If you missed the health insurance deadline on March 31, you may still qualify for one of the Special Enrollment Periods to access the Healthcare Marketplace. These are 60-day windows to enroll after certain “life events” that change your individual or family status from the open enrollment time frames. Special Enrollment Periods Along with some specified life events, should you qualify for Medicaid or the Children’s Health Insurance Program (CHIP), you are able to apply for coverage at any time. Otherwise, you need to meet guidelines for special enrollment periods with “qualifying life events.” Examples of these events include the following items. Marriage, Divorce, Birth of a child, Loss of employment, and Moving to a new state. All of these events change your status, qualifying you for special enrollment periods that allow you to access the Healthcare Marketplace after open enrollment dates. Additional qualification limitations apply, including — The state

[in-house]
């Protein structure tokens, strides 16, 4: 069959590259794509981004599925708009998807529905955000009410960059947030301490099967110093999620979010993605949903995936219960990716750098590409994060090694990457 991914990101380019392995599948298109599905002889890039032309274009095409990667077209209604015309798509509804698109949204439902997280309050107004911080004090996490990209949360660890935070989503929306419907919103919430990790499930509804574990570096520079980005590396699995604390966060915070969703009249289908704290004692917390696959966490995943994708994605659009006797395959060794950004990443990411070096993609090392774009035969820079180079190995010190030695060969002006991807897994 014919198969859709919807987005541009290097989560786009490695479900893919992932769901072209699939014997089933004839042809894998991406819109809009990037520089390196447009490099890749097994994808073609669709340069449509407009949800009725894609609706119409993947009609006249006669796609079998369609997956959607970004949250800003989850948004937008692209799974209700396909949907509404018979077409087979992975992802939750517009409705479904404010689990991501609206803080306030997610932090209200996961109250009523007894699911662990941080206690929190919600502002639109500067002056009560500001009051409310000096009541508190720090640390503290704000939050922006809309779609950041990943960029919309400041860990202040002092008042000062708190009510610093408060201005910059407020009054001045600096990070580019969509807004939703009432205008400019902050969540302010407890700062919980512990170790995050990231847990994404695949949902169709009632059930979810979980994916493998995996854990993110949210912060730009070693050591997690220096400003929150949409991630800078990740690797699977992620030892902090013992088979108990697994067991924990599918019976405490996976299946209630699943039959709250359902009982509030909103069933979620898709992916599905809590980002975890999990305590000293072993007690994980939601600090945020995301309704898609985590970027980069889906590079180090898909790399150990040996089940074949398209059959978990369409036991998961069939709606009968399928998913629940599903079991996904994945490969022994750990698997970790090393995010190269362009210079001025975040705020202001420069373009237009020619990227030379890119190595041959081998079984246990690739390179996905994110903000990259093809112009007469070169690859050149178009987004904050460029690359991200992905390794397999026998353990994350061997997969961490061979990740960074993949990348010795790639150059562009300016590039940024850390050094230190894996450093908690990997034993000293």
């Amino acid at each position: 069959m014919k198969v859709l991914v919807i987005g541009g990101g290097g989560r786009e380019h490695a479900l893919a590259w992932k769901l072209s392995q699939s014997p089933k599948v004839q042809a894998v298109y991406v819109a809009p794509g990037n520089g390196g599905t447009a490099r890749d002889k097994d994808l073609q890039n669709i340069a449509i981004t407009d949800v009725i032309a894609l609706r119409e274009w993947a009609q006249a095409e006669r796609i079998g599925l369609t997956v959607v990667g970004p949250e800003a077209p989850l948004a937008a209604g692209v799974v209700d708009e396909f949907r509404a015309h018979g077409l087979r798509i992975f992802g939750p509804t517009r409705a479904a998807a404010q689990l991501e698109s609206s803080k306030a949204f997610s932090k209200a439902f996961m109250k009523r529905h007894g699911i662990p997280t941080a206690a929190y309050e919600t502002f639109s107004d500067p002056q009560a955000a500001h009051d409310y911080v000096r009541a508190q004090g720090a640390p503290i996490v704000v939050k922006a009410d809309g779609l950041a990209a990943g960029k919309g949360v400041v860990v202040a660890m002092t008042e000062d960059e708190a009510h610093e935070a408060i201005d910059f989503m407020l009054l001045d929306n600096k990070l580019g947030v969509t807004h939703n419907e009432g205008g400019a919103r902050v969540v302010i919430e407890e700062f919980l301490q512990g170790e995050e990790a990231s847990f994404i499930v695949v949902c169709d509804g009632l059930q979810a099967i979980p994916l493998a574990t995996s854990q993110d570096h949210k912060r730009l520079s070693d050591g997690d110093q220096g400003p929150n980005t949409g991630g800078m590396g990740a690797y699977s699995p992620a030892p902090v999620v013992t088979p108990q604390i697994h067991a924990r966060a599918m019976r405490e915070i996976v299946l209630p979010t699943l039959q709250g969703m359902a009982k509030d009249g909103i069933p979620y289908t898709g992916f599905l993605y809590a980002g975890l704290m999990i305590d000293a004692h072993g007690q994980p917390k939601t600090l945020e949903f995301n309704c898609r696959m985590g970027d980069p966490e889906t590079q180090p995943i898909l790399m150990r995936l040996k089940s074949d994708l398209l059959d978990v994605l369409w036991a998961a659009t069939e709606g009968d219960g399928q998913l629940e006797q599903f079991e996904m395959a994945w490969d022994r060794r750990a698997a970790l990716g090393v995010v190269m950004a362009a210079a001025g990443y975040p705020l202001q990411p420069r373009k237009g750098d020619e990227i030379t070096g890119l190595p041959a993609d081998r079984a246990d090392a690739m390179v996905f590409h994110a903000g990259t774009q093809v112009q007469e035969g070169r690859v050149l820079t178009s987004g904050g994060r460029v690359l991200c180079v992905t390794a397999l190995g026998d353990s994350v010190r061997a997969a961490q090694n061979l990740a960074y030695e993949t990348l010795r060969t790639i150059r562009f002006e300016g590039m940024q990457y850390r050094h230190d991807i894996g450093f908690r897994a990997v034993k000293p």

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Take Advantage Of California’s Enrollment Extension If You Still Want Health Insurance

Many people tried and failed to complete their enrollment in Covered California to get health insurance by March 31, 2014. Yet they still have an opportunity to get health insurance through Covered California by signing up before the new deadline of April 15, 2014. Officials aren’t claiming this deadline as any type of extensions to the federal Marketplace enrollment signup. Instead, this is a grace period for people who tried to sign up through the Covered California marketplace exchange website on or before the mandated March 31st deadline yet were unsuccessful. For people who can’t obtain insurance through their work, they will need to find a certified insurance agent, a certified enrollment counselor or an eligibility worker to complete the application in person. The April 15 deadline will be the last open enrollment chance a person will have this spring. If you are still interested in getting health insurance for